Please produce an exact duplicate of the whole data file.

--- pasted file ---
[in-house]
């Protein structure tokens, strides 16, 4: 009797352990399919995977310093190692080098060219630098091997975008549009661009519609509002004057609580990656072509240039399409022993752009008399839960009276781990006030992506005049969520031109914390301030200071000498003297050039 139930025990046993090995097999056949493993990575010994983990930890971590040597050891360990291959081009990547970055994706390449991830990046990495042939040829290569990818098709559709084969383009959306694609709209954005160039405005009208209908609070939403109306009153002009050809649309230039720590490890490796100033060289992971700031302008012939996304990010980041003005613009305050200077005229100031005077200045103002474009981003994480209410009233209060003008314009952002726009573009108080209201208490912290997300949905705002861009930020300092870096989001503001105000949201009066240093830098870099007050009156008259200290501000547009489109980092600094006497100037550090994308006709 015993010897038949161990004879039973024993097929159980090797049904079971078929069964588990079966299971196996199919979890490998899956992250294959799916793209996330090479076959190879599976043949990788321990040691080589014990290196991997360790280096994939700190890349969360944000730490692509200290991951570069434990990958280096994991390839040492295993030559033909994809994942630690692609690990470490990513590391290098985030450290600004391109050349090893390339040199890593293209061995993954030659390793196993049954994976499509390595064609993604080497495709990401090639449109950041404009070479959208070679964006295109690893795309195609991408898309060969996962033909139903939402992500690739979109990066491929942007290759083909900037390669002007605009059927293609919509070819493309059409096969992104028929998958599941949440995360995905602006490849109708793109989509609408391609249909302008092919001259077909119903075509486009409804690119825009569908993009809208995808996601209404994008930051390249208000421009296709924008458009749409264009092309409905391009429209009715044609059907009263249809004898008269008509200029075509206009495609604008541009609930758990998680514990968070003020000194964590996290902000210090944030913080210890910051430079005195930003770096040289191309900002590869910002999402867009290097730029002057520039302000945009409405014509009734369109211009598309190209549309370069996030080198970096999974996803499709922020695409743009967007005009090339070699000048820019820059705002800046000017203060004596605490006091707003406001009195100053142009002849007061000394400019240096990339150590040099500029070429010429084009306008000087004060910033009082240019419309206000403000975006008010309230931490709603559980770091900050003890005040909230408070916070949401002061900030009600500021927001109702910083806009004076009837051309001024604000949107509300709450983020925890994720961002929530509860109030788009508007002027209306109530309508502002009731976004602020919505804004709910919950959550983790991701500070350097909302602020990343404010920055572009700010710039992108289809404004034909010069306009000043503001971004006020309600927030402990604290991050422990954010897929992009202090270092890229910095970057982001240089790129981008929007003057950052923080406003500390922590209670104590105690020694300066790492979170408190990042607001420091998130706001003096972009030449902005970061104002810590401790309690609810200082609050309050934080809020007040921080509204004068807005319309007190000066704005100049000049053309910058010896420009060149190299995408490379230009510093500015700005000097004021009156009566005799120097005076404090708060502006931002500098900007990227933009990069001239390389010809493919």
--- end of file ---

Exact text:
[in-house]
């Protein structure tokens, strides 16, 4: 009797352990399919995977310093190692080098060219630098091997975008549009661009519609509002004057609580990656072509240039399409022993752009008399839960009276781990006030992506005049969520031109914390301030200071000498003297050039 139930025990046993090995097999056949493993990575010994983990930890971590040597050891360990291959081009990547970055994706390449991830990046990495042939040829290569990818098709559709084969383009959306694609709209954005160039405005009208209908609070939403109306009153002009050809649309230039720590490890490796100033060289992971700031302008012939996304990010980041003005613009305050200077005229100031005077200045103002474009981003994480209410009233209060003008314009952002726009573009108080209201208490912290997300949905705002861009930020300092870096989001503001105000949201009066240093830098870099007050009156008259200290501000547009489109980092600094006497100037550090994308006709 015993010897038949161990004879039973024993097929159980090797049904079971078929069964588990079966299971196996199919979890490998899956992250294959799916793209996330090479076959190879599976043949990788321990040691080589014990290196991997360790280096994939700190890349969360944000730490692509200290991951570069434990990958280096994991390839040492295993030559033909994809994942630690692609690990470490990513590391290098985030450290600004391109050349090893390339040199890593293209061995993954030659390793196993049954994976499509390595064609993604080497495709990401090639449109950041404009070479959208070679964006295109690893795309195609991408898309060969996962033909139903939402992500690739979109990066491929942007290759083909900037390669002007605009059927293609919509070819493309059409096969992104028929998958599941949440995360995905602006490849109708793109989509609408391609249909302008092919001259077909119903075509486009409804690119825009569908993009809208995808996601209404994008930051390249208000421009296709924008458009749409264009092309409905391009429209009715044609059907009263249809004898008269008509200029075509206009495609604008541009609930758990998680514990968070003020000194964590996290902000210090944030913080210890910051430079005195930003770096040289191309900002590869910002999402867009290097730029002057520039302000945009409405014509009734369109211009598309190209549309370069996030080198970096999974996803499709922020695409743009967007005009090339070699000048820019820059705002800046000017203060004596605490006091707003406001009195100053142009002849007061000394400019240096990339150590040099500029070429010429084009306008000087004060910033009082240019419309206000403000975006008010309230931490709603559980770091900050003890005040909230408070916070949401002061900030009600500021927001109702910083806009004076009837051309001024604000949107509300709450983020925890994720961002929530509860109030788009508007002027209306109530309508502002009731976004602020919505804004709910919950959550983790991701500070350097909302602020990343404010920055572009700010710039992108289809404004034909010069306009000043503001971004006020309600927030402990604290991050422990954010897929992009202090270092890229910095970057982001240089790129981008929007003057950052923080406003500390922590209670104590105690020694300066790492979170408190990042607001420091998130706001003096972009030449902005970061104002810590401790309690609810200082609050309050934080809020007040921080509204004068807005319309007190000066704005100049000049053309910058010896420009060149190299995408490379230009510093500015700005000097004021009156009566005799120097005076404090708060502006931002500098900007990227933009990069001239390389010809493919």